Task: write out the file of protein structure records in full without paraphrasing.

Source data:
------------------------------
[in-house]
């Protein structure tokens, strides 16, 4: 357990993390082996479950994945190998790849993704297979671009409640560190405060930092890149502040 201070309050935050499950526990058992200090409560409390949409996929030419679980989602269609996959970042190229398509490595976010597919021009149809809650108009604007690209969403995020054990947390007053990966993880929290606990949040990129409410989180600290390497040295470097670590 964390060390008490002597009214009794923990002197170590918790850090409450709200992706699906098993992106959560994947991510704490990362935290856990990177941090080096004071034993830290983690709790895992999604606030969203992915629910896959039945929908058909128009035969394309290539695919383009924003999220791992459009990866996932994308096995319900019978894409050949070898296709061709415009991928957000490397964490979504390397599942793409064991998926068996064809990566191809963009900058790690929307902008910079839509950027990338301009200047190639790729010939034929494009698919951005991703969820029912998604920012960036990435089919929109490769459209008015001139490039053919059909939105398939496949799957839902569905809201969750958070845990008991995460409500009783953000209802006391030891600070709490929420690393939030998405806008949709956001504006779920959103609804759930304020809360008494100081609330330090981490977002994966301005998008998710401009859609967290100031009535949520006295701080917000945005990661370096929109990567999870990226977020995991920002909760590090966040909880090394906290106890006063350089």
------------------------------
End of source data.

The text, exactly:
[in-house]
């Protein structure tokens, strides 16, 4: 357990993390082996479950994945190998790849993704297979671009409640560190405060930092890149502040 201070309050935050499950526990058992200090409560409390949409996929030419679980989602269609996959970042190229398509490595976010597919021009149809809650108009604007690209969403995020054990947390007053990966993880929290606990949040990129409410989180600290390497040295470097670590 964390060390008490002597009214009794923990002197170590918790850090409450709200992706699906098993992106959560994947991510704490990362935290856990990177941090080096004071034993830290983690709790895992999604606030969203992915629910896959039945929908058909128009035969394309290539695919383009924003999220791992459009990866996932994308096995319900019978894409050949070898296709061709415009991928957000490397964490979504390397599942793409064991998926068996064809990566191809963009900058790690929307902008910079839509950027990338301009200047190639790729010939034929494009698919951005991703969820029912998604920012960036990435089919929109490769459209008015001139490039053919059909939105398939496949799957839902569905809201969750958070845990008991995460409500009783953000209802006391030891600070709490929420690393939030998405806008949709956001504006779920959103609804759930304020809360008494100081609330330090981490977002994966301005998008998710401009859609967290100031009535949520006295701080917000945005990661370096929109990567999870990226977020995991920002909760590090966040909880090394906290106890006063350089």